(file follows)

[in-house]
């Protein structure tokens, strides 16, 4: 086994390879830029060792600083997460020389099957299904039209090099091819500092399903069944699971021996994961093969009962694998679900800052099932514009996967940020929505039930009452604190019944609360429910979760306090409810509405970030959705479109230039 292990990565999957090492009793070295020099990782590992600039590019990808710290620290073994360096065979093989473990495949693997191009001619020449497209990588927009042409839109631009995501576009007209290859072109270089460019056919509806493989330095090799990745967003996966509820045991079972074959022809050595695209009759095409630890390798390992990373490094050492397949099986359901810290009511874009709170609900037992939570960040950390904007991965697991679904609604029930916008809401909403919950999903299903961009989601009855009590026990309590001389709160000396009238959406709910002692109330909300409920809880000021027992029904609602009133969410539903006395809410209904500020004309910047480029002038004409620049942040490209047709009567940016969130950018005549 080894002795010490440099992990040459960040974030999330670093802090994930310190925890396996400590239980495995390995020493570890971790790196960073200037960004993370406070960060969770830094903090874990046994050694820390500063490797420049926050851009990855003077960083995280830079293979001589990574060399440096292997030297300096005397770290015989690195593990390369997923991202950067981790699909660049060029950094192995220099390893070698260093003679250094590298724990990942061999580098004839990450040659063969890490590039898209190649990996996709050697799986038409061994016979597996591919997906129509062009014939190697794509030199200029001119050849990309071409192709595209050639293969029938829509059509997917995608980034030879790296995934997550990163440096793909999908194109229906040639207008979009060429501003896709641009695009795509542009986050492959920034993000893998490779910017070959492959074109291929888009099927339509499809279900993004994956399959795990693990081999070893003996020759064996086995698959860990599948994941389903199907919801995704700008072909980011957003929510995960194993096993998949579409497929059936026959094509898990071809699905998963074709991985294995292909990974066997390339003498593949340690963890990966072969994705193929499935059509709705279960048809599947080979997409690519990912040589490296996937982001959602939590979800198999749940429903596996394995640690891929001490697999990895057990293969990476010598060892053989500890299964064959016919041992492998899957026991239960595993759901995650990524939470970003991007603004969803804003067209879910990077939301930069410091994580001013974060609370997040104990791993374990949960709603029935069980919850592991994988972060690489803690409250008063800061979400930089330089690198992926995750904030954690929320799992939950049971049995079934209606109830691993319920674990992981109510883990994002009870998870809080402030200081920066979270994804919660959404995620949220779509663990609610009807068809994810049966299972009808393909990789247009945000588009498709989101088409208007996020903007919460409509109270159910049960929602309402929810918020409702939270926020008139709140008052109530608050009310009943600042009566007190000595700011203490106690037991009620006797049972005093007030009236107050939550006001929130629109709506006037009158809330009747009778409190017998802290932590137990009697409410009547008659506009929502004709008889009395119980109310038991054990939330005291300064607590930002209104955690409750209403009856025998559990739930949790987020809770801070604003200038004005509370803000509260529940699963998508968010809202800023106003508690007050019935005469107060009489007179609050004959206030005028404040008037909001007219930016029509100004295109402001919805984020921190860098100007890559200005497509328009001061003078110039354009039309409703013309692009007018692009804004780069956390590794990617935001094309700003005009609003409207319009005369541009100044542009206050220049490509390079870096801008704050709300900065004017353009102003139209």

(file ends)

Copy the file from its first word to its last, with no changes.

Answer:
[in-house]
């Protein structure tokens, strides 16, 4: 086994390879830029060792600083997460020389099957299904039209090099091819500092399903069944699971021996994961093969009962694998679900800052099932514009996967940020929505039930009452604190019944609360429910979760306090409810509405970030959705479109230039 292990990565999957090492009793070295020099990782590992600039590019990808710290620290073994360096065979093989473990495949693997191009001619020449497209990588927009042409839109631009995501576009007209290859072109270089460019056919509806493989330095090799990745967003996966509820045991079972074959022809050595695209009759095409630890390798390992990373490094050492397949099986359901810290009511874009709170609900037992939570960040950390904007991965697991679904609604029930916008809401909403919950999903299903961009989601009855009590026990309590001389709160000396009238959406709910002692109330909300409920809880000021027992029904609602009133969410539903006395809410209904500020004309910047480029002038004409620049942040490209047709009567940016969130950018005549 080894002795010490440099992990040459960040974030999330670093802090994930310190925890396996400590239980495995390995020493570890971790790196960073200037960004993370406070960060969770830094903090874990046994050694820390500063490797420049926050851009990855003077960083995280830079293979001589990574060399440096292997030297300096005397770290015989690195593990390369997923991202950067981790699909660049060029950094192995220099390893070698260093003679250094590298724990990942061999580098004839990450040659063969890490590039898209190649990996996709050697799986038409061994016979597996591919997906129509062009014939190697794509030199200029001119050849990309071409192709595209050639293969029938829509059509997917995608980034030879790296995934997550990163440096793909999908194109229906040639207008979009060429501003896709641009695009795509542009986050492959920034993000893998490779910017070959492959074109291929888009099927339509499809279900993004994956399959795990693990081999070893003996020759064996086995698959860990599948994941389903199907919801995704700008072909980011957003929510995960194993096993998949579409497929059936026959094509898990071809699905998963074709991985294995292909990974066997390339003498593949340690963890990966072969994705193929499935059509709705279960048809599947080979997409690519990912040589490296996937982001959602939590979800198999749940429903596996394995640690891929001490697999990895057990293969990476010598060892053989500890299964064959016919041992492998899957026991239960595993759901995650990524939470970003991007603004969803804003067209879910990077939301930069410091994580001013974060609370997040104990791993374990949960709603029935069980919850592991994988972060690489803690409250008063800061979400930089330089690198992926995750904030954690929320799992939950049971049995079934209606109830691993319920674990992981109510883990994002009870998870809080402030200081920066979270994804919660959404995620949220779509663990609610009807068809994810049966299972009808393909990789247009945000588009498709989101088409208007996020903007919460409509109270159910049960929602309402929810918020409702939270926020008139709140008052109530608050009310009943600042009566007190000595700011203490106690037991009620006797049972005093007030009236107050939550006001929130629109709506006037009158809330009747009778409190017998802290932590137990009697409410009547008659506009929502004709008889009395119980109310038991054990939330005291300064607590930002209104955690409750209403009856025998559990739930949790987020809770801070604003200038004005509370803000509260529940699963998508968010809202800023106003508690007050019935005469107060009489007179609050004959206030005028404040008037909001007219930016029509100004295109402001919805984020921190860098100007890559200005497509328009001061003078110039354009039309409703013309692009007018692009804004780069956390590794990617935001094309700003005009609003409207319009005369541009100044542009206050220049490509390079870096801008704050709300900065004017353009102003139209």